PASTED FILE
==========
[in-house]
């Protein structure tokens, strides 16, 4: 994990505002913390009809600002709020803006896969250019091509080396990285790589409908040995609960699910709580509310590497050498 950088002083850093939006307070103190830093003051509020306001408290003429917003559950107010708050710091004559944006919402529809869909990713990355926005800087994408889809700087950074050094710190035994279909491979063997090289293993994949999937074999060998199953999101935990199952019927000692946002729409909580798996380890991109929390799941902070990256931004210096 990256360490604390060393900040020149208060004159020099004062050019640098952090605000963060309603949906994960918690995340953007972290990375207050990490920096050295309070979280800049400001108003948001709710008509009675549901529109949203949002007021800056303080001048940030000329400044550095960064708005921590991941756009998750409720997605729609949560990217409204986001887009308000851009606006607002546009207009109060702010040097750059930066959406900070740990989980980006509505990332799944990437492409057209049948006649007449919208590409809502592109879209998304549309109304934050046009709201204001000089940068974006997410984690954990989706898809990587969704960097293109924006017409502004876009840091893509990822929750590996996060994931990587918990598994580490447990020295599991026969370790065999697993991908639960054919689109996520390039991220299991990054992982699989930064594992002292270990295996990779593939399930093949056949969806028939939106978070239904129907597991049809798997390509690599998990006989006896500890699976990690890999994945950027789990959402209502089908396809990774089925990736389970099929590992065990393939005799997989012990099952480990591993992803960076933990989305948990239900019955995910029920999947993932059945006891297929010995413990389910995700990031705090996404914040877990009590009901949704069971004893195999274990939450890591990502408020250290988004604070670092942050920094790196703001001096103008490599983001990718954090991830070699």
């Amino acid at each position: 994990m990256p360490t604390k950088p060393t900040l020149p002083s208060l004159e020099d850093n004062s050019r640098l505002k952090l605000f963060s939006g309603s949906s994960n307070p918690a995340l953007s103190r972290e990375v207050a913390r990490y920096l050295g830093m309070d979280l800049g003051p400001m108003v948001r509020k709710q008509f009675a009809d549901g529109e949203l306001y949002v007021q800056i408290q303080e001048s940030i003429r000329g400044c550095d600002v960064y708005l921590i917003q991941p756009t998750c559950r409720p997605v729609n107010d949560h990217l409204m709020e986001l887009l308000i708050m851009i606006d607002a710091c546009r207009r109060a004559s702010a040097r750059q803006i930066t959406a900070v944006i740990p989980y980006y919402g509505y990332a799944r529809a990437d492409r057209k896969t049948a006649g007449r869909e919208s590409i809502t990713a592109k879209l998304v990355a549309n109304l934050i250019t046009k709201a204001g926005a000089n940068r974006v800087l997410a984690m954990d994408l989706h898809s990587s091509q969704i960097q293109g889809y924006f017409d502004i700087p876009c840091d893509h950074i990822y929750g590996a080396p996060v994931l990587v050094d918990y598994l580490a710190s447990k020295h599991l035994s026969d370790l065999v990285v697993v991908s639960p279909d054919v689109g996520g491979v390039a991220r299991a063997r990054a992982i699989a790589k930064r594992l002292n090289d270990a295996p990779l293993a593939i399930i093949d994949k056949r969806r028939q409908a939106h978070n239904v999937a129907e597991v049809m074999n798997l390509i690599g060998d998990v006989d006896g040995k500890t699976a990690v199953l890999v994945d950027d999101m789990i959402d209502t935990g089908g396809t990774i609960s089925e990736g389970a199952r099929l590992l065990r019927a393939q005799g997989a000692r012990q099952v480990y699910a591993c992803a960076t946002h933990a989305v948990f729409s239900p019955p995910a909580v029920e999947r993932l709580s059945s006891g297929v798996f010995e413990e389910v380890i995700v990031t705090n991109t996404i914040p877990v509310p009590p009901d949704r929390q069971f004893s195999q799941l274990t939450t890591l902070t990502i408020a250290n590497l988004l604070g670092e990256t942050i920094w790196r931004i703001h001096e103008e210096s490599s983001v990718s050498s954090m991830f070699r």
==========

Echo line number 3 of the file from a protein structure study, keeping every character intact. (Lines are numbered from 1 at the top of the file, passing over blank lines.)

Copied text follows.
């Amino acid at each position: 994990m990256p360490t604390k950088p060393t900040l020149p002083s208060l004159e020099d850093n004062s050019r640098l505002k952090l605000f963060s939006g309603s949906s994960n307070p918690a995340l953007s103190r972290e990375v207050a913390r990490y920096l050295g830093m309070d979280l800049g003051p400001m108003v948001r509020k709710q008509f009675a009809d549901g529109e949203l306001y949002v007021q800056i408290q303080e001048s940030i003429r000329g400044c550095d600002v960064y708005l921590i917003q991941p756009t998750c559950r409720p997605v729609n107010d949560h990217l409204m709020e986001l887009l308000i708050m851009i606006d607002a710091c546009r207009r109060a004559s702010a040097r750059q803006i930066t959406a900070v944006i740990p989980y980006y919402g509505y990332a799944r529809a990437d492409r057209k896969t049948a006649g007449r869909e919208s590409i809502t990713a592109k879209l998304v990355a549309n109304l934050i250019t046009k709201a204001g926005a000089n940068r974006v800087l997410a984690m954990d994408l989706h898809s990587s091509q969704i960097q293109g889809y924006f017409d502004i700087p876009c840091d893509h950074i990822y929750g590996a080396p996060v994931l990587v050094d918990y598994l580490a710190s447990k020295h599991l035994s026969d370790l065999v990285v697993v991908s639960p279909d054919v689109g996520g491979v390039a991220r299991a063997r990054a992982i699989a790589k930064r594992l002292n090289d270990a295996p990779l293993a593939i399930i093949d994949k056949r969806r028939q409908a939106h978070n239904v999937a129907e597991v049809m074999n798997l390509i690599g060998d998990v006989d006896g040995k500890t699976a990690v199953l890999v994945d950027d999101m789990i959402d209502t935990g089908g396809t990774i609960s089925e990736g389970a199952r099929l590992l065990r019927a393939q005799g997989a000692r012990q099952v480990y699910a591993c992803a960076t946002h933990a989305v948990f729409s239900p019955p995910a909580v029920e999947r993932l709580s059945s006891g297929v798996f010995e413990e389910v380890i995700v990031t705090n991109t996404i914040p877990v509310p009590p009901d949704r929390q069971f004893s195999q799941l274990t939450t890591l902070t990502i408020a250290n590497l988004l604070g670092e990256t942050i920094w790196r931004i703001h001096e103008e210096s490599s983001v990718s050498s954090m991830f070699r």